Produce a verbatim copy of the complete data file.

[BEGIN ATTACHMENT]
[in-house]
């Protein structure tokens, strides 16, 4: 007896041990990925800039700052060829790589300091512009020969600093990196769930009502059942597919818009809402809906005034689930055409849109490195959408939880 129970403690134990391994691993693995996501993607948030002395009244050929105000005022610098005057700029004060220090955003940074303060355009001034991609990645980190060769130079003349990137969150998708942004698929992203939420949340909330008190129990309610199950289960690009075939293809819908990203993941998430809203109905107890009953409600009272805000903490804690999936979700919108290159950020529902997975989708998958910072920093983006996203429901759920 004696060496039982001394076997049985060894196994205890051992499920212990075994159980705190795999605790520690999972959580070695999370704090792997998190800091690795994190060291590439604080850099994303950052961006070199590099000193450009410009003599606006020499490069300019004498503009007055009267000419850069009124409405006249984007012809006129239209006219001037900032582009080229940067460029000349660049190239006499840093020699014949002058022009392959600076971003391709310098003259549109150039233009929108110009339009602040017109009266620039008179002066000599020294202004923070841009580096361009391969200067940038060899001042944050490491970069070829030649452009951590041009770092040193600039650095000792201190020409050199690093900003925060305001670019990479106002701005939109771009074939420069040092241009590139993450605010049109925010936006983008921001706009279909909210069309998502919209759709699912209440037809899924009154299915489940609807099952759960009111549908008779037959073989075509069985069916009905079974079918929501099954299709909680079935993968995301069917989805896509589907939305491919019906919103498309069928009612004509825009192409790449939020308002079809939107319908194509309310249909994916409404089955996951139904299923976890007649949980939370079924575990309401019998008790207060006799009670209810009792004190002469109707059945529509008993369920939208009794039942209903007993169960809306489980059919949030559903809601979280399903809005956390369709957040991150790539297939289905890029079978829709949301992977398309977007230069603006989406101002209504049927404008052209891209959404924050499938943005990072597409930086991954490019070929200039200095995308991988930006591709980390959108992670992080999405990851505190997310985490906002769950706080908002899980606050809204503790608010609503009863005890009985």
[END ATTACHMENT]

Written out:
[in-house]
């Protein structure tokens, strides 16, 4: 007896041990990925800039700052060829790589300091512009020969600093990196769930009502059942597919818009809402809906005034689930055409849109490195959408939880 129970403690134990391994691993693995996501993607948030002395009244050929105000005022610098005057700029004060220090955003940074303060355009001034991609990645980190060769130079003349990137969150998708942004698929992203939420949340909330008190129990309610199950289960690009075939293809819908990203993941998430809203109905107890009953409600009272805000903490804690999936979700919108290159950020529902997975989708998958910072920093983006996203429901759920 004696060496039982001394076997049985060894196994205890051992499920212990075994159980705190795999605790520690999972959580070695999370704090792997998190800091690795994190060291590439604080850099994303950052961006070199590099000193450009410009003599606006020499490069300019004498503009007055009267000419850069009124409405006249984007012809006129239209006219001037900032582009080229940067460029000349660049190239006499840093020699014949002058022009392959600076971003391709310098003259549109150039233009929108110009339009602040017109009266620039008179002066000599020294202004923070841009580096361009391969200067940038060899001042944050490491970069070829030649452009951590041009770092040193600039650095000792201190020409050199690093900003925060305001670019990479106002701005939109771009074939420069040092241009590139993450605010049109925010936006983008921001706009279909909210069309998502919209759709699912209440037809899924009154299915489940609807099952759960009111549908008779037959073989075509069985069916009905079974079918929501099954299709909680079935993968995301069917989805896509589907939305491919019906919103498309069928009612004509825009192409790449939020308002079809939107319908194509309310249909994916409404089955996951139904299923976890007649949980939370079924575990309401019998008790207060006799009670209810009792004190002469109707059945529509008993369920939208009794039942209903007993169960809306489980059919949030559903809601979280399903809005956390369709957040991150790539297939289905890029079978829709949301992977398309977007230069603006989406101002209504049927404008052209891209959404924050499938943005990072597409930086991954490019070929200039200095995308991988930006591709980390959108992670992080999405990851505190997310985490906002769950706080908002899980606050809204503790608010609503009863005890009985």